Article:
Hot spring towns and Aso National Park

The sun is out once again so it’s time to head off cycling. Leaving Beppu, the plan is to make it to Nagasaki ahead of the next forecast of bad weather. It seems every few days there’s a storm or heavy rain that requires a stopover. Before heading southwest from Beppu into the mountains, I make a detour to Umitamago Aquarium just north of Oita. It’s a very fun place with a lot of cool marine animals, including dolphins, manta rays, seals and even turtles. There’s a small show where they get the animals to perform tricks. An otter and a pelican follow some basic commands, but the highlight is the walrus, who claps, does situps, plays dead and nods along to suggestions.

Umitamago mascot
Three kinds of dolphin
Beppu in the distance

After a fun morning here, I head off into the mountains and the onsen town of Yufuin. The town is relaxed with some nice restaurants and cafes, and lots of spas and inns. I stay in an AirBNB with a tatami room and a large indoor bath with a view of the valley. At dinner, I have some kabosu juice (a lime local to Oita) with local fried chicken.

Bath with a view of Yufuin
Old thatched inns in Yufuin
Fried local chicken and kabosu juice
Lovely buildings in Yufuin

The next day involves a lot of uphill cycling into the Kuju mountain range. The sun is beating down mercilessly all day and there isn’t much let-up. I take a few roadside breaks, but it’s an isolated place and not much fun to ride through. It takes many hours of climbing but I make it into the Aso national park by sundown and plan for a night of camping. I meet a Swiss couple in the tent next to mine, the two of them doing a similar cycle tour on their way to Fukuoka.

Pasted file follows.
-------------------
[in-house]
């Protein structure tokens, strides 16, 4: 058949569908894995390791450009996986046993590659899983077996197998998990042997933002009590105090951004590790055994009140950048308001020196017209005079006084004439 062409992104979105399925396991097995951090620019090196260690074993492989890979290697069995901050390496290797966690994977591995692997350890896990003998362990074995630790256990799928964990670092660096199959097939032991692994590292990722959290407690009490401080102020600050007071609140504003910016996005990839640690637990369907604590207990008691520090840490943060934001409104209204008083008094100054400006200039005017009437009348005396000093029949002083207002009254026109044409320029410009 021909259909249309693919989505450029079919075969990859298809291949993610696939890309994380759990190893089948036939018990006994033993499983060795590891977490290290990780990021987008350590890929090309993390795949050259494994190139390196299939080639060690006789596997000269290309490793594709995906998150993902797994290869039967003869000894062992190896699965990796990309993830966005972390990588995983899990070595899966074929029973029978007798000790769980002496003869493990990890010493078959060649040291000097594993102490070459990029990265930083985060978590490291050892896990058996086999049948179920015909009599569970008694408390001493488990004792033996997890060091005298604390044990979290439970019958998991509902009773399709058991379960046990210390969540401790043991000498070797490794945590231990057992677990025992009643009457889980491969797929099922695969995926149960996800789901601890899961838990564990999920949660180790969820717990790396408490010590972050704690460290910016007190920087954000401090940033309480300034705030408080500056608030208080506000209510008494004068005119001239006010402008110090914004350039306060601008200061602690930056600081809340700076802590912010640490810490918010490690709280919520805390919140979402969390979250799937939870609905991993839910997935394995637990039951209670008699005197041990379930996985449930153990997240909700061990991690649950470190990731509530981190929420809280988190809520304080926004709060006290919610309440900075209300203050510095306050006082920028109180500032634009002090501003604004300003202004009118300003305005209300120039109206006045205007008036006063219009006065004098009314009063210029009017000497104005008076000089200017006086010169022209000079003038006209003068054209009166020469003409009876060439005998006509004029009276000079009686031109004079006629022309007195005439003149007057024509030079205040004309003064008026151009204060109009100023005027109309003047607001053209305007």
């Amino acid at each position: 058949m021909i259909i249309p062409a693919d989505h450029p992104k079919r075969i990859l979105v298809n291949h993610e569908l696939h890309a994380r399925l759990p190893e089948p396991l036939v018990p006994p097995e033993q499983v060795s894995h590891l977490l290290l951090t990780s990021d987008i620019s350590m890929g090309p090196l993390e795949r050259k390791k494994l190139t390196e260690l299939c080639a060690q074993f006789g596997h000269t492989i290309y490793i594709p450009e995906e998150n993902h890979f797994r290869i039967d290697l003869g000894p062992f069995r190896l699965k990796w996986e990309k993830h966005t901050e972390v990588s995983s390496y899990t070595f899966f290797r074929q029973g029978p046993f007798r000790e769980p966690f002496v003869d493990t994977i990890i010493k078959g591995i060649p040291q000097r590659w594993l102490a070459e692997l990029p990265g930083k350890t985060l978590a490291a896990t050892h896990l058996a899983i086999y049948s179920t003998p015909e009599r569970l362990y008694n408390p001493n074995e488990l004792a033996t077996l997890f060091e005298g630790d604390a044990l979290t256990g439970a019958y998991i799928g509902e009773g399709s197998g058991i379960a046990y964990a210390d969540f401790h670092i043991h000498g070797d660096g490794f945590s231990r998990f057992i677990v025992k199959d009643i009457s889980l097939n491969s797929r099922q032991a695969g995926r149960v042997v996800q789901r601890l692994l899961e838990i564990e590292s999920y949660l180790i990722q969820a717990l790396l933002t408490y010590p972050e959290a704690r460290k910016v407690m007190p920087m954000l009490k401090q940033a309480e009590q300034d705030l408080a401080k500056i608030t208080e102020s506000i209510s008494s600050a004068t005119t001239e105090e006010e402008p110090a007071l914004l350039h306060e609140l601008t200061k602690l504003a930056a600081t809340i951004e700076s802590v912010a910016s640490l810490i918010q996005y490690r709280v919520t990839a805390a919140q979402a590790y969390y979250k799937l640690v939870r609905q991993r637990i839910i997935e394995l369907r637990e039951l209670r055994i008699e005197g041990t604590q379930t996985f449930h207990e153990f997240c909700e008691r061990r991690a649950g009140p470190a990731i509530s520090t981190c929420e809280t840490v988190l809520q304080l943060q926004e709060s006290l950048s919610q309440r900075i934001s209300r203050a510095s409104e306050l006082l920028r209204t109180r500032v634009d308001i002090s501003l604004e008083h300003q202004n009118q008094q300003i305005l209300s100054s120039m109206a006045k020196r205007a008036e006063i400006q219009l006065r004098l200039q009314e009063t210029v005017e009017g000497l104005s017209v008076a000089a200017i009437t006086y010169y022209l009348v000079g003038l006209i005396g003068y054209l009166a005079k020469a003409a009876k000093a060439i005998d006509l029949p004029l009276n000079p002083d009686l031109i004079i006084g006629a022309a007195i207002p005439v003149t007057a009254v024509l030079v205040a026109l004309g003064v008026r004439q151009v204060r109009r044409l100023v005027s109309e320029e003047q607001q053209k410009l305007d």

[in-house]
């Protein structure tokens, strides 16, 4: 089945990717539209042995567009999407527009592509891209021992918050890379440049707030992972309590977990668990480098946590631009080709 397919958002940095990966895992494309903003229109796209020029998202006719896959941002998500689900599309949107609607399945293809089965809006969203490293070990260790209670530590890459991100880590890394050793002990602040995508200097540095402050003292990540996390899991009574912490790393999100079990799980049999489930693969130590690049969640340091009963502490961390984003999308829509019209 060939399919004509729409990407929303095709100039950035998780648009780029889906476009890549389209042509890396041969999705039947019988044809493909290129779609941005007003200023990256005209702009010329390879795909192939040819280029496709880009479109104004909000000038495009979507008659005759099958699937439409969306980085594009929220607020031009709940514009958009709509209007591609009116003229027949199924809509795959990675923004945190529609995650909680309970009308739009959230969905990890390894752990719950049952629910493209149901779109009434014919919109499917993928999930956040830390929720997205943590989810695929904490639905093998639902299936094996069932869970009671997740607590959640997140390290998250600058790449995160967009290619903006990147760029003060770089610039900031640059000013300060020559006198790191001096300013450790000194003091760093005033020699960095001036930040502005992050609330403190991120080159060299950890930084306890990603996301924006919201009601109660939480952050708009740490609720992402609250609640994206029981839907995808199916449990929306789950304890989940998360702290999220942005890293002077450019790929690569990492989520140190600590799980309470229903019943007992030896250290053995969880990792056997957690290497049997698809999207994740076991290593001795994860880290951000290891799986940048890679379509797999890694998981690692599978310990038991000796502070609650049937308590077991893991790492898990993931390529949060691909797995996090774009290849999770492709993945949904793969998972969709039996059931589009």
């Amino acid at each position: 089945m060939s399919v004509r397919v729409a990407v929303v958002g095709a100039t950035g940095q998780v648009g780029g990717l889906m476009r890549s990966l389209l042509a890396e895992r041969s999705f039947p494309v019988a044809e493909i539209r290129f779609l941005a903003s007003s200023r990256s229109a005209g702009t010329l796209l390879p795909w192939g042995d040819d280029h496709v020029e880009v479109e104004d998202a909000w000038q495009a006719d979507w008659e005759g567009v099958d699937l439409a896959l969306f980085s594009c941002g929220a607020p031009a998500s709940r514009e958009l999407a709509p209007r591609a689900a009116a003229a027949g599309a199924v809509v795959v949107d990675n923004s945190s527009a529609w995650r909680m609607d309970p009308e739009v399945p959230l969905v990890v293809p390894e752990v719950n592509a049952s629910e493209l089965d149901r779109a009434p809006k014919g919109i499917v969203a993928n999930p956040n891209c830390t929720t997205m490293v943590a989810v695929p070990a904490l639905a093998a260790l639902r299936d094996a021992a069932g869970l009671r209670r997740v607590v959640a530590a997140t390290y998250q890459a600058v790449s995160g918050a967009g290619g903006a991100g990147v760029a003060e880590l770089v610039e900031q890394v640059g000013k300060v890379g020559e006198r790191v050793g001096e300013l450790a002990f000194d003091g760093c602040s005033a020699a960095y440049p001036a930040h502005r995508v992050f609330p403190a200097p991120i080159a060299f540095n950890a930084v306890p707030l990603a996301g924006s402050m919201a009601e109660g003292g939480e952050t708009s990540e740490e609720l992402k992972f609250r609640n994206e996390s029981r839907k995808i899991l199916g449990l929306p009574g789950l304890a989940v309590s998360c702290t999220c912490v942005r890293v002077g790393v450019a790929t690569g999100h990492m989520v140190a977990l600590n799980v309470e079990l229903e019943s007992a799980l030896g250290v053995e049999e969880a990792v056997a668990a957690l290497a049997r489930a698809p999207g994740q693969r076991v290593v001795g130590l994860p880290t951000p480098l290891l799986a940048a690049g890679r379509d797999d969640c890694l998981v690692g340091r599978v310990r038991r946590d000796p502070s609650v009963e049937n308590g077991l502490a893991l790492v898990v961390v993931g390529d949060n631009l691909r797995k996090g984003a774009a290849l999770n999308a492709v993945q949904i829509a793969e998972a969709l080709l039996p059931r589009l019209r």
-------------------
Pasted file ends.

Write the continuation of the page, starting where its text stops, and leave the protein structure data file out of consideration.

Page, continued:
Lots of uphill cycling
Yume pork kushi donburi
Kuju mountain range
Campsite in Aso national park

The day after, the plan is to cycle through the national park, past Mt Aso and into Kumamoto for a night’s rest. But first, I plan an early morning break in the nearby onsen town of Kurokawa. The area has resisted the buildup of the concrete hotels and urbanisation of many other spa towns in Japan. It maintains a lot of older wooden buildings and has a wonderful rustic aesthetic. I try out the local amazake and a cream puff from the patisserie, and enjoy wandering the old streets. Then, I stop off for a quick soak at a riverside bath on the outskirts of town. The hot spring water is far too hot, scalding. But the scenery is amazing. Water cascades over the rocks and down a waterfall right next to the bath, and it feels very luxurious. Considering I’d had a sink wash in the disabled bogs the night before, it was a lovely treat.

A walk through Kurokawa
Lots of independent stores
Ryokan over the river
A riverside hot spring
Thatched cafes

After this nice break, I begin the cycle into Aso national park properly and towards Mt Aso. Hitting the edge of the caldera, I follow the road skirting around. The views are stunning and it’s a great ride, save for the wind. In the late afternoon, I make it out of the national park and on the downhill road to Kumamoto. The city is sprawling and expansive, but I make it into the hotel by sundown.

Aso national park
Rolling green hills
Mt Aso

Three days from the east coast of Kyushu to the west coast.

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A Japan-enthusiast from the UK, with a particular interest in history and the language, as well as cycling, writing and rock climbing.